Papa KayJoe’s Bar-B-Que Goes Family Style

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Papa Kay Jo's BBQ

Papa KayJoe’s Bar-B-Que is truly a family affair. Even the restaurant’s title references several family members, says owner Devin Pickard.

“Webb Pickard was my grandfather, and we called him Papa. Kay is my oldest daughter, Kaylee, and Joe is my son, Jordan.” The Ruby-Q, a kid-sized barbecue sandwich, is named for his youngest daughter, Ruby. “Everybody in my family has a hand in this business in one way or another,” Pickard says.

He and his wife, Angie, started the restaurant in 2000, and over the years it has gained popularity beyond rural Hickman County – in part by making its customers feel like family. Walls lined with local memorabilia such as license plates, old photographs and maps give it a homey atmosphere. “People want to leave their drama behind when they come into the restaurant, so we try to provide a laid-back, friendly atmosphere,” Pickard says. “We want them to enjoy the experience.” He often calls out a friendly hello to customers from the open kitchen, where he’s preparing barbecue sandwiches.

The restaurant’s specialty, hickory-smoked pork barbecue between two freshly cooked corn cakes, is the brainchild of Pickard’s maternal grandfather, James Pollock.

If You Go...

Location: 119 W. Ward Street in Centerville (temporarily closed due to a fire), and 10015 Hwy. 46 in Bon Aqua. Until they reopen on Ward Street, you can visit their temporary location at 142 N. Central Ave. in Centerville.
Hours: 10 a.m. to 8 p.m. Wednesday through Saturday
Phone: (931) 729-2131, (931) 670-2100

“It was his idea that we fry the cornbread in lard or bacon grease to give it flavor,” Pickard says.

To go along with the sandwiches, Papa KayJoe’s offers three house made barbecue sauces – hot, sweet, and mild – and also makes both vinegar-based and mayonnaise-based coleslaw, catering to varying customer tastes.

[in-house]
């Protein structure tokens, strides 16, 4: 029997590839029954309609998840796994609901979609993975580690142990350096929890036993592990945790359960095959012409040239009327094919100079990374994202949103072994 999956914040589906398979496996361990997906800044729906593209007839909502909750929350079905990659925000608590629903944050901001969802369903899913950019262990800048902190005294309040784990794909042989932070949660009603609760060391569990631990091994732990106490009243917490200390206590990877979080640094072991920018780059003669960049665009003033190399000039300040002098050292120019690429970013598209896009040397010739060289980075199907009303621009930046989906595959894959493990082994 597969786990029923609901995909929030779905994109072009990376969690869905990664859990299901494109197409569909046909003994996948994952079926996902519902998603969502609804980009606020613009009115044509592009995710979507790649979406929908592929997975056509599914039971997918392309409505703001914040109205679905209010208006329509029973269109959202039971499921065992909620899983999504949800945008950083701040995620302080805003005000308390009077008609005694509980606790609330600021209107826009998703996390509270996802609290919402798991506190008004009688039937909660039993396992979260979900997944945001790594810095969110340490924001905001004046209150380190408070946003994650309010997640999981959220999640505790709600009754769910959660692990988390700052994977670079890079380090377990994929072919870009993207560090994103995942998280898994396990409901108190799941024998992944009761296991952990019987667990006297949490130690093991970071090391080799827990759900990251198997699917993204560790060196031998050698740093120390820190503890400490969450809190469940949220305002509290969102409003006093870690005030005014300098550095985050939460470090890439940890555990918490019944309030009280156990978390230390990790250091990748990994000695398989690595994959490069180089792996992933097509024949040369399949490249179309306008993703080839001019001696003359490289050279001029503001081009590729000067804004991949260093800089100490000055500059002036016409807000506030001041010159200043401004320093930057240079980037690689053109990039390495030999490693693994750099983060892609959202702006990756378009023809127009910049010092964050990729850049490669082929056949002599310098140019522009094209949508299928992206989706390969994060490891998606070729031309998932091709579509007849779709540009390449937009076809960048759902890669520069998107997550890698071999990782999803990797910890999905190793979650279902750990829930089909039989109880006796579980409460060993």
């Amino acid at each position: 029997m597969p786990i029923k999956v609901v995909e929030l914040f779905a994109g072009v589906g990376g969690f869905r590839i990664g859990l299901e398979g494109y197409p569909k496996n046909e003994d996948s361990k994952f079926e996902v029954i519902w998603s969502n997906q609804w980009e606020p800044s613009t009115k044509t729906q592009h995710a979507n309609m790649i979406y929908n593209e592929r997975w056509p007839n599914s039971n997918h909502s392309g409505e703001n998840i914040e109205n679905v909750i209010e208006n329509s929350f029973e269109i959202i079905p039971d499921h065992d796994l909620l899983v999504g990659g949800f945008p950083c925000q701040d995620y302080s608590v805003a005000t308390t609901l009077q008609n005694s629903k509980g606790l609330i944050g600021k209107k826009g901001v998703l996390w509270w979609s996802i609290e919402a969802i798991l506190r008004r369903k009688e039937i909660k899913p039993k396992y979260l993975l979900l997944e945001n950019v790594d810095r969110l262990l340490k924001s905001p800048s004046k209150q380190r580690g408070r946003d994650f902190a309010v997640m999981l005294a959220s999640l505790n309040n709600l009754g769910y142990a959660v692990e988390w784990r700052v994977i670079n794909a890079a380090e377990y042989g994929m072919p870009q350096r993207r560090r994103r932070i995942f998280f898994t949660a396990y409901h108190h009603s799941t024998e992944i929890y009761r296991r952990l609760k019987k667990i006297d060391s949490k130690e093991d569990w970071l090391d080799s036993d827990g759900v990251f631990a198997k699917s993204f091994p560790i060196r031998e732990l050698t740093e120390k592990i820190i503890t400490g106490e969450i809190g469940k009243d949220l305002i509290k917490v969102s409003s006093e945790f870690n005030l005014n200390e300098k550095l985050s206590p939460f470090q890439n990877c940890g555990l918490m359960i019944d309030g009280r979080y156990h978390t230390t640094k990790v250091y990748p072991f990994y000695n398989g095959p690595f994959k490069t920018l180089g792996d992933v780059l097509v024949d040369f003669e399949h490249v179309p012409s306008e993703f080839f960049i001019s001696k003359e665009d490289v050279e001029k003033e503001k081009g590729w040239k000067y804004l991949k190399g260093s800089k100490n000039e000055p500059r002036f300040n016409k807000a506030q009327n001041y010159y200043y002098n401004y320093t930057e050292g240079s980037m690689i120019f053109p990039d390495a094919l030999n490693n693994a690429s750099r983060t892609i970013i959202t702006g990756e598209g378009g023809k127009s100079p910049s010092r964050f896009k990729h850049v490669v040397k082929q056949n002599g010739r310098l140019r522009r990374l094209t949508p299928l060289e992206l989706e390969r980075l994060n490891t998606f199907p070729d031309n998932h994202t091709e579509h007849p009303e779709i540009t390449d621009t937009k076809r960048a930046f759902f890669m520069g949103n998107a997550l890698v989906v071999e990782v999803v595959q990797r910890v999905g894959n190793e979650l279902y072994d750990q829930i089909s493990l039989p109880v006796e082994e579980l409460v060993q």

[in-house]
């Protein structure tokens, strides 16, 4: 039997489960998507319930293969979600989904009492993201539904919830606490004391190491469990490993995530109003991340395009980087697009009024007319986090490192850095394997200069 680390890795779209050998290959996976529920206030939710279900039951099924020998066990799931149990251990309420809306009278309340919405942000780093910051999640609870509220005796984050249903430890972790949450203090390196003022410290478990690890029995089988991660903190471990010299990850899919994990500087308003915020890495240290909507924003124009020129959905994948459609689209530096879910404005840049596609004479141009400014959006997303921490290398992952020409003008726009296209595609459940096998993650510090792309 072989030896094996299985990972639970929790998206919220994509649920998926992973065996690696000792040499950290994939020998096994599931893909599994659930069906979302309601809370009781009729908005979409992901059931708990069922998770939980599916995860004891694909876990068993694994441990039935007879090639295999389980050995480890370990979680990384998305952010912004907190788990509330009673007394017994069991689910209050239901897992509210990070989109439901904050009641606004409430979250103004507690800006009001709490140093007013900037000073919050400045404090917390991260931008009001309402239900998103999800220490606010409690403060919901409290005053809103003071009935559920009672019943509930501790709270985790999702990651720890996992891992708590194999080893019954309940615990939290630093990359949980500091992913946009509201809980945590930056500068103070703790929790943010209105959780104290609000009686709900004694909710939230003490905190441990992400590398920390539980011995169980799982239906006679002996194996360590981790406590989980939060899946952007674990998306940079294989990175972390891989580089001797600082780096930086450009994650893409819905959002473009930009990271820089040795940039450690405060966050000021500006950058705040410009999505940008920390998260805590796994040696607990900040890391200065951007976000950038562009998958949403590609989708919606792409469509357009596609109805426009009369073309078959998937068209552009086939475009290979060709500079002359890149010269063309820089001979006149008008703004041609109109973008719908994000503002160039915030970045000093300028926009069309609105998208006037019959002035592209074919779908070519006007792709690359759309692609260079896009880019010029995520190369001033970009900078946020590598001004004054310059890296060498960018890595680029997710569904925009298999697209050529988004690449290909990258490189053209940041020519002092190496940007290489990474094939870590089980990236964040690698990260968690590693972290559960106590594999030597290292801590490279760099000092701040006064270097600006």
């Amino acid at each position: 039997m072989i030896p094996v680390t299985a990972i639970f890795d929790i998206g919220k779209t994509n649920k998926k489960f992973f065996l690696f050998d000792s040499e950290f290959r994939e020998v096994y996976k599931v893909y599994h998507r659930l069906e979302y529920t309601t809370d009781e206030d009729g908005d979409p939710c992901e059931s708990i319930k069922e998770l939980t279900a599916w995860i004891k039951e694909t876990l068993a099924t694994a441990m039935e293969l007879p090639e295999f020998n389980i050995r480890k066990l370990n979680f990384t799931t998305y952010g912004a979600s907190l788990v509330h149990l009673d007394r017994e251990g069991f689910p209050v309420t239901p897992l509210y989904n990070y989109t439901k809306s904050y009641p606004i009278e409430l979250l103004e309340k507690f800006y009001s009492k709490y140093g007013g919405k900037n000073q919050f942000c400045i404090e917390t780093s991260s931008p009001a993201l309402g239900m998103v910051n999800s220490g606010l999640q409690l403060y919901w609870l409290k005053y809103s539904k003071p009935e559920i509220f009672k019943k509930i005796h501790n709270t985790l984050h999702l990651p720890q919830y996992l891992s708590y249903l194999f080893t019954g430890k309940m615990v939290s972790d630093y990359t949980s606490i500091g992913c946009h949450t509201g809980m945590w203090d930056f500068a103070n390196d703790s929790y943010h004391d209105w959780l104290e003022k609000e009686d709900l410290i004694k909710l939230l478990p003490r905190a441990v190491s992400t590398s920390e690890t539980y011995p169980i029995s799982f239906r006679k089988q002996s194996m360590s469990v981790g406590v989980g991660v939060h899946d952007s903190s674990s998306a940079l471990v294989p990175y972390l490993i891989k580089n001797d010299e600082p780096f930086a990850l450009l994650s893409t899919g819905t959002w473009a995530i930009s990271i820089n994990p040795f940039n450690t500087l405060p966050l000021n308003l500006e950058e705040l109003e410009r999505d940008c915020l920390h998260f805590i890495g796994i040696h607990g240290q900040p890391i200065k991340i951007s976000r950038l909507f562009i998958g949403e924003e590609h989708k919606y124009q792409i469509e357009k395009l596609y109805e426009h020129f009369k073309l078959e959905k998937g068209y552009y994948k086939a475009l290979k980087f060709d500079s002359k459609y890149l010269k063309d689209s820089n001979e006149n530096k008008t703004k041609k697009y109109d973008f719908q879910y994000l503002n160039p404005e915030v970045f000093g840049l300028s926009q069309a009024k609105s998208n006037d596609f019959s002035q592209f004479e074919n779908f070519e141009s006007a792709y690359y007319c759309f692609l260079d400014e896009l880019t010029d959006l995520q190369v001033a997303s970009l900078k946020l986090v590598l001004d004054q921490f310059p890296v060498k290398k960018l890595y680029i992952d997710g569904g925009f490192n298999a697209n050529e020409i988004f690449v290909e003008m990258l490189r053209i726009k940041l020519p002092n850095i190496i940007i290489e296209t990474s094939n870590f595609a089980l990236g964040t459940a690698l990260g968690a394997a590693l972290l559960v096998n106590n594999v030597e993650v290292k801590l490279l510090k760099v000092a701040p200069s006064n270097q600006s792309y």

“Some people like the homemade slaw right on the sandwich along with the meat, while others prefer it plain,” he says.

Every day, Pickard cooks the meat in a smoker behind the restaurant. “Table salt is the only seasoning we use in the cooking process,” he says. “We take Boston butts, salt them and put them on the grill over hickory wood.”

Pickard later shovels red-hot hickory coals underneath the pork butts, shuts the lid and allows the meat to smoke for 10 to 12 hours. Then he takes the butts off the grill, puts them in pans and cooks them for another 8 to 10 hours.

Papa Kay Jo's BBQ

“We pull them when they’re hot, and the meat falls right apart because it’s cooked long and slow at about 225 degrees,” Pickard says. “We add back some of the pork drippings to create the texture and consistency we want. The meat is very fine and really easy to eat, not choppy or stringy.”

To round out the menu, Papa KayJoe’s also serves up plenty of country-staple side items, such as turnip greens, white beans, baked beans and potato salad. “My mother, Debbie, makes all our homemade pies, which are always fresh and wonderful,” Pickard says.


  1. Julie White

    September 17, 2016 at 4:16 pm

    I moved from Bon Aqua to Missouri. I would give anything to have some of your food right now. I miss it,and the sweet sauce? Let’s just say you need to seriously think about bottling it and selling it.Amazing food.

  2. Betty

    November 7, 2018 at 10:41 am

    be passing through later today. Do you still run a special price on Sandwiches on Wednesday?

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